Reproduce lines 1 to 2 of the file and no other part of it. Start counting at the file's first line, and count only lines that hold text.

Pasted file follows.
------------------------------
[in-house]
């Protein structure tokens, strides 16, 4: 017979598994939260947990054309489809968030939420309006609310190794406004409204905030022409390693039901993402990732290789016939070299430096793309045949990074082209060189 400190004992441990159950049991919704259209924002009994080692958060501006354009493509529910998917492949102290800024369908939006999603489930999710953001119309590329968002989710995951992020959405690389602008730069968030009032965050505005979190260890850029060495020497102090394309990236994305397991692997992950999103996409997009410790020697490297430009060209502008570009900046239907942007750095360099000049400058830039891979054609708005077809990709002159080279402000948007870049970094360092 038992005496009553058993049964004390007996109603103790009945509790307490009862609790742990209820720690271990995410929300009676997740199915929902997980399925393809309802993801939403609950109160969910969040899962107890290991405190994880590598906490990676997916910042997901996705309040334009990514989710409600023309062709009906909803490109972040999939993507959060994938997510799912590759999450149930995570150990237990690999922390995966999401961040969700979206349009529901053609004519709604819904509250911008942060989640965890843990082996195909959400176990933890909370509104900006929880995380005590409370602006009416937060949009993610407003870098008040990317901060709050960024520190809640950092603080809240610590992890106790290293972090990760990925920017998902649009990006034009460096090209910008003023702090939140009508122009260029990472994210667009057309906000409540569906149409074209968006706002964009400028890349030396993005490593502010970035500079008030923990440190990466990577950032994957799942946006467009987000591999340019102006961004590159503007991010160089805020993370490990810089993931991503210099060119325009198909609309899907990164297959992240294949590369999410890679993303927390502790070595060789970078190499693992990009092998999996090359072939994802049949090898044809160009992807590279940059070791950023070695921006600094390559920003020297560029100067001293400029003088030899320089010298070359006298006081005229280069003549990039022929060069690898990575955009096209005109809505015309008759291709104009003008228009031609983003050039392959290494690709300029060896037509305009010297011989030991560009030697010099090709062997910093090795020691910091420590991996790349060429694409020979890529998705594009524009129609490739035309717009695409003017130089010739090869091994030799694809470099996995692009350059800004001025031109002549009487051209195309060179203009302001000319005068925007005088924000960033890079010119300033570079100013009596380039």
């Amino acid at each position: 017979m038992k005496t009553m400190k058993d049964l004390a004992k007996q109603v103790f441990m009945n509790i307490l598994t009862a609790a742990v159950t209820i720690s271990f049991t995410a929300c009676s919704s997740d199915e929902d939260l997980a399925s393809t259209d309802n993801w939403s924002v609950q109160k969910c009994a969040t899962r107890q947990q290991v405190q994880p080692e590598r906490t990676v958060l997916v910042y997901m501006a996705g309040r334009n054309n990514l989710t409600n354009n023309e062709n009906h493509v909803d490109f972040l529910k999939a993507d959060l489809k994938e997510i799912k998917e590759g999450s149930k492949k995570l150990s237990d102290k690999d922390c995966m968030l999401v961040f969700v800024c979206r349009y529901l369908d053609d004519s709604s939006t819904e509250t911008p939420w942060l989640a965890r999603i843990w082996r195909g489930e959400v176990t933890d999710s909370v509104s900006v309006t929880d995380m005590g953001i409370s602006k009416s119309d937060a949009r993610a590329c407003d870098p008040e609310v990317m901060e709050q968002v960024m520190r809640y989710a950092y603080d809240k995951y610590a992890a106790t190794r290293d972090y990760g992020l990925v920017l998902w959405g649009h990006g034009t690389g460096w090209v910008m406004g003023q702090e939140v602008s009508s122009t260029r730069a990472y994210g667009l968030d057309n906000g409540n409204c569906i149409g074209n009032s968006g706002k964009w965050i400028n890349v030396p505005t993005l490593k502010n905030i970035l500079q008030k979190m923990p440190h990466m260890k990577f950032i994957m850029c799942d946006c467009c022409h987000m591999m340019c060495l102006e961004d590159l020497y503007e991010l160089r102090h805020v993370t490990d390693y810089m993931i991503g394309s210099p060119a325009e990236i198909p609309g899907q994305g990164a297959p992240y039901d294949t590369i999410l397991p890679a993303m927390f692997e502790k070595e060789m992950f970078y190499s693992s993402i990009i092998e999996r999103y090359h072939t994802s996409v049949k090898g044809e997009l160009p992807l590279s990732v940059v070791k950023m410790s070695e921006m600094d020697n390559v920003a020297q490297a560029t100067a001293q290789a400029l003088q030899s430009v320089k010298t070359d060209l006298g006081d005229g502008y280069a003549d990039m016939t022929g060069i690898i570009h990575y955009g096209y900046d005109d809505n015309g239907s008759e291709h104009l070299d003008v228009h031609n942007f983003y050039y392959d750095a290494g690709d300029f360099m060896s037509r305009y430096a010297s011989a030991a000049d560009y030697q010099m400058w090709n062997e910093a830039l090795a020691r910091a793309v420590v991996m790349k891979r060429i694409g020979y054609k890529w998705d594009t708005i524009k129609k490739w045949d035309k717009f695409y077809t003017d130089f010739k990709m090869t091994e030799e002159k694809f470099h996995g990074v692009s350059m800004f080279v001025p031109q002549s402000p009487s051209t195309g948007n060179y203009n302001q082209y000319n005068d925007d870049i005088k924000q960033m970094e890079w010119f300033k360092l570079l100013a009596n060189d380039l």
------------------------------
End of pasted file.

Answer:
[in-house]
């Protein structure tokens, strides 16, 4: 017979598994939260947990054309489809968030939420309006609310190794406004409204905030022409390693039901993402990732290789016939070299430096793309045949990074082209060189 400190004992441990159950049991919704259209924002009994080692958060501006354009493509529910998917492949102290800024369908939006999603489930999710953001119309590329968002989710995951992020959405690389602008730069968030009032965050505005979190260890850029060495020497102090394309990236994305397991692997992950999103996409997009410790020697490297430009060209502008570009900046239907942007750095360099000049400058830039891979054609708005077809990709002159080279402000948007870049970094360092 038992005496009553058993049964004390007996109603103790009945509790307490009862609790742990209820720690271990995410929300009676997740199915929902997980399925393809309802993801939403609950109160969910969040899962107890290991405190994880590598906490990676997916910042997901996705309040334009990514989710409600023309062709009906909803490109972040999939993507959060994938997510799912590759999450149930995570150990237990690999922390995966999401961040969700979206349009529901053609004519709604819904509250911008942060989640965890843990082996195909959400176990933890909370509104900006929880995380005590409370602006009416937060949009993610407003870098008040990317901060709050960024520190809640950092603080809240610590992890106790290293972090990760990925920017998902649009990006034009460096090209910008003023702090939140009508122009260029990472994210667009057309906000409540569906149409074209968006706002964009400028890349030396993005490593502010970035500079008030923990440190990466990577950032994957799942946006467009987000591999340019102006961004590159503007991010160089805020993370490990810089993931991503210099060119325009198909609309899907990164297959992240294949590369999410890679993303927390502790070595060789970078190499693992990009092998999996090359072939994802049949090898044809160009992807590279940059070791950023070695921006600094390559920003020297560029100067001293400029003088030899320089010298070359006298006081005229280069003549990039022929060069690898990575955009096209005109809505015309008759291709104009003008228009031609983003050039392959290494690709300029060896037509305009010297011989030991560009030697010099090709062997910093090795020691910091420590991996790349060429694409020979890529998705594009524009129609490739035309717009695409003017130089010739090869091994030799694809470099996995692009350059800004001025031109002549009487051209195309060179203009302001000319005068925007005088924000960033890079010119300033570079100013009596380039």